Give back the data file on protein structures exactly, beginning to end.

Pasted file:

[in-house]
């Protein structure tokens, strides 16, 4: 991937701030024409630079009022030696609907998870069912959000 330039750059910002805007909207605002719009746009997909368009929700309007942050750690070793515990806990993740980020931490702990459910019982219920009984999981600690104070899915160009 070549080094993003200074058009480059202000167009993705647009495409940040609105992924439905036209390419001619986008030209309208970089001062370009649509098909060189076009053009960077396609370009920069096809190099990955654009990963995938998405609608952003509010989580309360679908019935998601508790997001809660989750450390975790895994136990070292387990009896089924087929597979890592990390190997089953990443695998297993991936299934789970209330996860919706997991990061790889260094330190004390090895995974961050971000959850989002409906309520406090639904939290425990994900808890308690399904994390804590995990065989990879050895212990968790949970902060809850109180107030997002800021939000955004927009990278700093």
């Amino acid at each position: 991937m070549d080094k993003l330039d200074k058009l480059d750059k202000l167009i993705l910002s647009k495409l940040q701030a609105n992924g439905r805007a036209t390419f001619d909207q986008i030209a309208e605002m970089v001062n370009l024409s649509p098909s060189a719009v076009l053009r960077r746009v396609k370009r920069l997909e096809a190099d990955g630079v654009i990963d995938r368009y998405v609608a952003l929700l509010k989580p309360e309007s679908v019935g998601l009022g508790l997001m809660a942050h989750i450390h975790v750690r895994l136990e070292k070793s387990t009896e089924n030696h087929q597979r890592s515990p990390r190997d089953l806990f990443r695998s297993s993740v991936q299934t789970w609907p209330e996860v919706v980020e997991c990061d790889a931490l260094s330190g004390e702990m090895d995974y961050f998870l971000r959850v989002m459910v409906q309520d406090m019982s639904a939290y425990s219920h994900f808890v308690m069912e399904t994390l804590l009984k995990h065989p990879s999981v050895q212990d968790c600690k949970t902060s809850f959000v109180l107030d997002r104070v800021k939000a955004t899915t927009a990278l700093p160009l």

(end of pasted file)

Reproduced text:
[in-house]
């Protein structure tokens, strides 16, 4: 991937701030024409630079009022030696609907998870069912959000 330039750059910002805007909207605002719009746009997909368009929700309007942050750690070793515990806990993740980020931490702990459910019982219920009984999981600690104070899915160009 070549080094993003200074058009480059202000167009993705647009495409940040609105992924439905036209390419001619986008030209309208970089001062370009649509098909060189076009053009960077396609370009920069096809190099990955654009990963995938998405609608952003509010989580309360679908019935998601508790997001809660989750450390975790895994136990070292387990009896089924087929597979890592990390190997089953990443695998297993991936299934789970209330996860919706997991990061790889260094330190004390090895995974961050971000959850989002409906309520406090639904939290425990994900808890308690399904994390804590995990065989990879050895212990968790949970902060809850109180107030997002800021939000955004927009990278700093």
């Amino acid at each position: 991937m070549d080094k993003l330039d200074k058009l480059d750059k202000l167009i993705l910002s647009k495409l940040q701030a609105n992924g439905r805007a036209t390419f001619d909207q986008i030209a309208e605002m970089v001062n370009l024409s649509p098909s060189a719009v076009l053009r960077r746009v396609k370009r920069l997909e096809a190099d990955g630079v654009i990963d995938r368009y998405v609608a952003l929700l509010k989580p309360e309007s679908v019935g998601l009022g508790l997001m809660a942050h989750i450390h975790v750690r895994l136990e070292k070793s387990t009896e089924n030696h087929q597979r890592s515990p990390r190997d089953l806990f990443r695998s297993s993740v991936q299934t789970w609907p209330e996860v919706v980020e997991c990061d790889a931490l260094s330190g004390e702990m090895d995974y961050f998870l971000r959850v989002m459910v409906q309520d406090m019982s639904a939290y425990s219920h994900f808890v308690m069912e399904t994390l804590l009984k995990h065989p990879s999981v050895q212990d968790c600690k949970t902060s809850f959000v109180l107030d997002r104070v800021k939000a955004t899915t927009a990278l700093p160009l």